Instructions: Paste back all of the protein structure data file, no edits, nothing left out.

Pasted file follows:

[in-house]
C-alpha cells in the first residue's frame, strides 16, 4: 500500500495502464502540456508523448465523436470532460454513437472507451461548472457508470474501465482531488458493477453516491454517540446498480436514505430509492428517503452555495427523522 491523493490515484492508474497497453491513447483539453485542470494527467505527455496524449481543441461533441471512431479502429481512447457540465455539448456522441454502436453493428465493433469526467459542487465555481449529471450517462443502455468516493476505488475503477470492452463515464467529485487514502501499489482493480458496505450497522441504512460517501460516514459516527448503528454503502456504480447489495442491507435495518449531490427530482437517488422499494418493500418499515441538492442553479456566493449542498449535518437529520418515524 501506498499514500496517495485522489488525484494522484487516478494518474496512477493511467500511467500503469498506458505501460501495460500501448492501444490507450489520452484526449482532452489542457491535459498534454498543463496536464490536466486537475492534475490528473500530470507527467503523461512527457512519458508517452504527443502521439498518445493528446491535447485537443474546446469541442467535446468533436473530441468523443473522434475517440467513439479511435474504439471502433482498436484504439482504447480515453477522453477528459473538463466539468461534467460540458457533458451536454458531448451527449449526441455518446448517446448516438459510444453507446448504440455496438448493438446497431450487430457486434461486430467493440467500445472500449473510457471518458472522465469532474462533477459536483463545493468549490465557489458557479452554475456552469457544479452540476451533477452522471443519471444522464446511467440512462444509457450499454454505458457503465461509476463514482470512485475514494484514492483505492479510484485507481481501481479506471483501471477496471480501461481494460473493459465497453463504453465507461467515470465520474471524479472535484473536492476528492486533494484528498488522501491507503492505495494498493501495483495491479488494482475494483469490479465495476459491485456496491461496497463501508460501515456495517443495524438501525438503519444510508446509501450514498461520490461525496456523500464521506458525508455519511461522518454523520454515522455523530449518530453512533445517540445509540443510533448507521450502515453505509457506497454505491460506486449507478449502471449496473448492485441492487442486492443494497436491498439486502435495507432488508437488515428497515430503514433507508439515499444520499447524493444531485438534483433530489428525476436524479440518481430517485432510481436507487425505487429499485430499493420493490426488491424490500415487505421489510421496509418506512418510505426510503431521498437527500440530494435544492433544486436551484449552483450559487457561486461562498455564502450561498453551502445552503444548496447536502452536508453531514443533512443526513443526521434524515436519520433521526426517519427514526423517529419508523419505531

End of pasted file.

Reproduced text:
[in-house]
C-alpha cells in the first residue's frame, strides 16, 4: 500500500495502464502540456508523448465523436470532460454513437472507451461548472457508470474501465482531488458493477453516491454517540446498480436514505430509492428517503452555495427523522 491523493490515484492508474497497453491513447483539453485542470494527467505527455496524449481543441461533441471512431479502429481512447457540465455539448456522441454502436453493428465493433469526467459542487465555481449529471450517462443502455468516493476505488475503477470492452463515464467529485487514502501499489482493480458496505450497522441504512460517501460516514459516527448503528454503502456504480447489495442491507435495518449531490427530482437517488422499494418493500418499515441538492442553479456566493449542498449535518437529520418515524 501506498499514500496517495485522489488525484494522484487516478494518474496512477493511467500511467500503469498506458505501460501495460500501448492501444490507450489520452484526449482532452489542457491535459498534454498543463496536464490536466486537475492534475490528473500530470507527467503523461512527457512519458508517452504527443502521439498518445493528446491535447485537443474546446469541442467535446468533436473530441468523443473522434475517440467513439479511435474504439471502433482498436484504439482504447480515453477522453477528459473538463466539468461534467460540458457533458451536454458531448451527449449526441455518446448517446448516438459510444453507446448504440455496438448493438446497431450487430457486434461486430467493440467500445472500449473510457471518458472522465469532474462533477459536483463545493468549490465557489458557479452554475456552469457544479452540476451533477452522471443519471444522464446511467440512462444509457450499454454505458457503465461509476463514482470512485475514494484514492483505492479510484485507481481501481479506471483501471477496471480501461481494460473493459465497453463504453465507461467515470465520474471524479472535484473536492476528492486533494484528498488522501491507503492505495494498493501495483495491479488494482475494483469490479465495476459491485456496491461496497463501508460501515456495517443495524438501525438503519444510508446509501450514498461520490461525496456523500464521506458525508455519511461522518454523520454515522455523530449518530453512533445517540445509540443510533448507521450502515453505509457506497454505491460506486449507478449502471449496473448492485441492487442486492443494497436491498439486502435495507432488508437488515428497515430503514433507508439515499444520499447524493444531485438534483433530489428525476436524479440518481430517485432510481436507487425505487429499485430499493420493490426488491424490500415487505421489510421496509418506512418510505426510503431521498437527500440530494435544492433544486436551484449552483450559487457561486461562498455564502450561498453551502445552503444548496447536502452536508453531514443533512443526513443526521434524515436519520433521526426517519427514526423517529419508523419505531